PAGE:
Let’s not blame Yahoo! for a difficult policy problem

Yahoo!Many in the tech community are upset over reports from The New York Times and others that Yahoo! responded to an order issued by the Foreign Intelligence Surveillance Act Court (FISC) to search across their entire account base a specific “signatures” of people believed to be terrorists.

It is not clear what capabilities Yahoo! already has, but it would not be unreasonable to expect them to have the ability to scan incoming messages for spam and malware, for instance.  What’s more, we are all the better for this sort of capability.  Consider that around 85% of all email is spam, a small amount of which contains malware, and Yahoo! users don’t see most of that.  Much of that can be rejected without Yahoo! having to look at the content by just examining the source IP address of the device attempting to send Yahoo! mail, but in all likelihood they do look at some, as many systems do.  In fact one of the most popular open source systems in the early days known as SpamAssassin did just this.  The challenge from a technical perspective is to implement such a mechanism without the mechanism itself having a large target surface.

If the government asking for certain messages sounds creepy, we have to ask what a signature is.  A signature normally refers to characteristics of a communication that would either identify its source or that it has some quality.  For instance, viruses all have signatures.  In this case, what is claimed is that terrorists communicated in a certain way such that they could be identified.  According to The Times, the government demonstrated probably cause that this was true, and that the signature was “highly unique”*.  That is, the signature likely matches very few actual messages that the government would see, although we don’t know how small that number really is.  Yahoo! has denied having a capability to scan across all messages in their system, but beyond that not enough is public to know what they would have done.  It may well not have been reasonable to search specific accounts because one can easily create an account, and the terrorists may have many.  The government publicly revealing either the probable cause or the signature would tantamount to alerting terrorists that they are in fact investigation, and that they can be tracked.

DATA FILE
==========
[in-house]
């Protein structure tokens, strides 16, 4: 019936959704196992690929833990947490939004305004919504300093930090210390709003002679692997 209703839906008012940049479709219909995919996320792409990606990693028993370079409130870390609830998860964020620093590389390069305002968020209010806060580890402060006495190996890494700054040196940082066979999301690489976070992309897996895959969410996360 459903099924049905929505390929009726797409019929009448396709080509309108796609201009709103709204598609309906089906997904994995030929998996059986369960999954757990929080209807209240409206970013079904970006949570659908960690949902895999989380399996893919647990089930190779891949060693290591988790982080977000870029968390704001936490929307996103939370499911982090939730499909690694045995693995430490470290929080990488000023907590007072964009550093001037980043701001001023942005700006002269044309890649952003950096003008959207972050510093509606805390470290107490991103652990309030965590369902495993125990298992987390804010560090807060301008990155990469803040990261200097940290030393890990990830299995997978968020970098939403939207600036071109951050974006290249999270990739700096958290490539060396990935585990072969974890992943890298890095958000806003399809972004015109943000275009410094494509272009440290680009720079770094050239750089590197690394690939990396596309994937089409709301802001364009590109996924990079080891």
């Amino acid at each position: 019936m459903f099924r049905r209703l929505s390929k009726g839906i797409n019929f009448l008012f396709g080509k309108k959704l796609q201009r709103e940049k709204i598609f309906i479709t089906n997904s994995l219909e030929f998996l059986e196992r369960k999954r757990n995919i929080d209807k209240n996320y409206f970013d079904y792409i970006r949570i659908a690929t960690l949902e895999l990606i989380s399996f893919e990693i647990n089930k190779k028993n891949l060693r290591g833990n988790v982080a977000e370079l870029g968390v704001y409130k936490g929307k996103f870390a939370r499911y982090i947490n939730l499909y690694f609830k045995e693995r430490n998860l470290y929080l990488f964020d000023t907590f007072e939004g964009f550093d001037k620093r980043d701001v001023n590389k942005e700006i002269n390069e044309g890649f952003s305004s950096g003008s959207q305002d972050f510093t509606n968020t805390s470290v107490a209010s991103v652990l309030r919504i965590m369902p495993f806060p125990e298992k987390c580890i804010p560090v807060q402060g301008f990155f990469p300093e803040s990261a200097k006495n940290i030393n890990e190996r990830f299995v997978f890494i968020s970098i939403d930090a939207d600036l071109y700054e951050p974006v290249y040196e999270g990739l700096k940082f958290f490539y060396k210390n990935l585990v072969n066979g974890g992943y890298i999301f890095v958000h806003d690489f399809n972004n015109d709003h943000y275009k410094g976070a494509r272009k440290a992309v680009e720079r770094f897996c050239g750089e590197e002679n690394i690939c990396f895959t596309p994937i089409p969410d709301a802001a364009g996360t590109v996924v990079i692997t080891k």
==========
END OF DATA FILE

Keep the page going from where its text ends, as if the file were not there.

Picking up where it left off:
The risk to civil liberties is that there are no terrorists at all, and this is just a fishing expedition, or worse, persecution of some form.  The FISC and its appellate courts are intended to provide some level of protection against abuse, but in all other cases, the public as a view to whether that abuse is actually occurring.  Many have complained about a lack of transparent oversight of the FISC, but the question is how to have that oversight without alerting The Bad Guys.

The situation gets more complex if one considers that other countries would want the same right to demand information from their mail service providers that the U.S. enjoys, as Yahoo’s own transparency report demonstrates.